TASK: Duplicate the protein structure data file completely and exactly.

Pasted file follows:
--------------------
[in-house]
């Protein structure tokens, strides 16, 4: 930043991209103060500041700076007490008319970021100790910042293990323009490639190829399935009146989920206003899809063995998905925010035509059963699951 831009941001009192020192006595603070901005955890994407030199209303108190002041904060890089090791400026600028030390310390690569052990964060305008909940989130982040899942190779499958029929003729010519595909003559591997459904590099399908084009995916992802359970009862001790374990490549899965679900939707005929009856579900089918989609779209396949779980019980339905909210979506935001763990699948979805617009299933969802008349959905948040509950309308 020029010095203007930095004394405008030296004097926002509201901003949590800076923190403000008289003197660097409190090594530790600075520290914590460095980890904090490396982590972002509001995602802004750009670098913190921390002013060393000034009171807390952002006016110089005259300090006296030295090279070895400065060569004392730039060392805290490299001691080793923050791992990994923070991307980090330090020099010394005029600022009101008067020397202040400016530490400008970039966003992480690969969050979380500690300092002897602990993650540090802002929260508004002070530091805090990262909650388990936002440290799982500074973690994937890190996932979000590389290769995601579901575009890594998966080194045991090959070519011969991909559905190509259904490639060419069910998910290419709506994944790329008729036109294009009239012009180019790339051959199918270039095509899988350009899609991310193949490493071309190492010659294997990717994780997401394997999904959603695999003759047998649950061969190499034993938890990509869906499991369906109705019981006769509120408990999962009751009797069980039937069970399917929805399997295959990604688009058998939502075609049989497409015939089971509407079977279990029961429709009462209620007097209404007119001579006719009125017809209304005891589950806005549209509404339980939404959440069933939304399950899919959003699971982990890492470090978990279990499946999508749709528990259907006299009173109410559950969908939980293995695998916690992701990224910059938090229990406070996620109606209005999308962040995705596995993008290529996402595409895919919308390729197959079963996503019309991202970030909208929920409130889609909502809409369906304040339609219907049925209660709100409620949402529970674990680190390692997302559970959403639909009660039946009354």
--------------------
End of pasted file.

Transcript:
[in-house]
């Protein structure tokens, strides 16, 4: 930043991209103060500041700076007490008319970021100790910042293990323009490639190829399935009146989920206003899809063995998905925010035509059963699951 831009941001009192020192006595603070901005955890994407030199209303108190002041904060890089090791400026600028030390310390690569052990964060305008909940989130982040899942190779499958029929003729010519595909003559591997459904590099399908084009995916992802359970009862001790374990490549899965679900939707005929009856579900089918989609779209396949779980019980339905909210979506935001763990699948979805617009299933969802008349959905948040509950309308 020029010095203007930095004394405008030296004097926002509201901003949590800076923190403000008289003197660097409190090594530790600075520290914590460095980890904090490396982590972002509001995602802004750009670098913190921390002013060393000034009171807390952002006016110089005259300090006296030295090279070895400065060569004392730039060392805290490299001691080793923050791992990994923070991307980090330090020099010394005029600022009101008067020397202040400016530490400008970039966003992480690969969050979380500690300092002897602990993650540090802002929260508004002070530091805090990262909650388990936002440290799982500074973690994937890190996932979000590389290769995601579901575009890594998966080194045991090959070519011969991909559905190509259904490639060419069910998910290419709506994944790329008729036109294009009239012009180019790339051959199918270039095509899988350009899609991310193949490493071309190492010659294997990717994780997401394997999904959603695999003759047998649950061969190499034993938890990509869906499991369906109705019981006769509120408990999962009751009797069980039937069970399917929805399997295959990604688009058998939502075609049989497409015939089971509407079977279990029961429709009462209620007097209404007119001579006719009125017809209304005891589950806005549209509404339980939404959440069933939304399950899919959003699971982990890492470090978990279990499946999508749709528990259907006299009173109410559950969908939980293995695998916690992701990224910059938090229990406070996620109606209005999308962040995705596995993008290529996402595409895919919308390729197959079963996503019309991202970030909208929920409130889609909502809409369906304040339609219907049925209660709100409620949402529970674990680190390692997302559970959403639909009660039946009354």